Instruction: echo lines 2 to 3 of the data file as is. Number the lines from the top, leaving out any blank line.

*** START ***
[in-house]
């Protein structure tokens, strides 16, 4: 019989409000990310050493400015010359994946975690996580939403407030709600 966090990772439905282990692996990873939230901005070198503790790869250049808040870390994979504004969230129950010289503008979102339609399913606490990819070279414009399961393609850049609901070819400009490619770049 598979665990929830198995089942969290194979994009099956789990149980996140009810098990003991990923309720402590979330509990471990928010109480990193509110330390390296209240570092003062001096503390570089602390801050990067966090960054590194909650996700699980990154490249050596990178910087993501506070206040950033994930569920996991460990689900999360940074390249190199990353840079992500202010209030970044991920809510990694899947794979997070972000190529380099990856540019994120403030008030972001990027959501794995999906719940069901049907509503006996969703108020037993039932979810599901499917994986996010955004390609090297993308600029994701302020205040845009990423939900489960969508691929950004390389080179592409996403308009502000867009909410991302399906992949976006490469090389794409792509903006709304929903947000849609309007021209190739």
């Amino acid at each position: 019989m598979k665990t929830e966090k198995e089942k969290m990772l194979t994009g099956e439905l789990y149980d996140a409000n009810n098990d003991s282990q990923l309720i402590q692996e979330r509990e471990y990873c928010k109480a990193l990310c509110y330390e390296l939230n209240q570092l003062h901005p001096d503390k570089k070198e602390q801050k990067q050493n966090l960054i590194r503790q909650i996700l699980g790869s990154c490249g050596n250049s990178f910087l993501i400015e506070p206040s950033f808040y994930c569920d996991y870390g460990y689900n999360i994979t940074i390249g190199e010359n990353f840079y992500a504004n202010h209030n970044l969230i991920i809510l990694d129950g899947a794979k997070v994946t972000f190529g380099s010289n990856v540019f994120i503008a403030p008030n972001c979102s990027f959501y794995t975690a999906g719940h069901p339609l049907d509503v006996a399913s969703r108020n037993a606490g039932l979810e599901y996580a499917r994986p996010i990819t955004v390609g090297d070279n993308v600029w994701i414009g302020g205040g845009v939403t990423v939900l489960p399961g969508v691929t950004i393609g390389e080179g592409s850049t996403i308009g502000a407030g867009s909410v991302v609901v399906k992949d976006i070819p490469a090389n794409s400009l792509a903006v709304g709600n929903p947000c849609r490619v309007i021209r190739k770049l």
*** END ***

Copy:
């Protein structure tokens, strides 16, 4: 019989409000990310050493400015010359994946975690996580939403407030709600 966090990772439905282990692996990873939230901005070198503790790869250049808040870390994979504004969230129950010289503008979102339609399913606490990819070279414009399961393609850049609901070819400009490619770049 598979665990929830198995089942969290194979994009099956789990149980996140009810098990003991990923309720402590979330509990471990928010109480990193509110330390390296209240570092003062001096503390570089602390801050990067966090960054590194909650996700699980990154490249050596990178910087993501506070206040950033994930569920996991460990689900999360940074390249190199990353840079992500202010209030970044991920809510990694899947794979997070972000190529380099990856540019994120403030008030972001990027959501794995999906719940069901049907509503006996969703108020037993039932979810599901499917994986996010955004390609090297993308600029994701302020205040845009990423939900489960969508691929950004390389080179592409996403308009502000867009909410991302399906992949976006490469090389794409792509903006709304929903947000849609309007021209190739």
């Amino acid at each position: 019989m598979k665990t929830e966090k198995e089942k969290m990772l194979t994009g099956e439905l789990y149980d996140a409000n009810n098990d003991s282990q990923l309720i402590q692996e979330r509990e471990y990873c928010k109480a990193l990310c509110y330390e390296l939230n209240q570092l003062h901005p001096d503390k570089k070198e602390q801050k990067q050493n966090l960054i590194r503790q909650i996700l699980g790869s990154c490249g050596n250049s990178f910087l993501i400015e506070p206040s950033f808040y994930c569920d996991y870390g460990y689900n999360i994979t940074i390249g190199e010359n990353f840079y992500a504004n202010h209030n970044l969230i991920i809510l990694d129950g899947a794979k997070v994946t972000f190529g380099s010289n990856v540019f994120i503008a403030p008030n972001c979102s990027f959501y794995t975690a999906g719940h069901p339609l049907d509503v006996a399913s969703r108020n037993a606490g039932l979810e599901y996580a499917r994986p996010i990819t955004v390609g090297d070279n993308v600029w994701i414009g302020g205040g845009v939403t990423v939900l489960p399961g969508v691929t950004i393609g390389e080179g592409s850049t996403i308009g502000a407030g867009s909410v991302v609901v399906k992949d976006i070819p490469a090389n794409s400009l792509a903006v709304g709600n929903p947000c849609r490619v309007i021209r190739k770049l």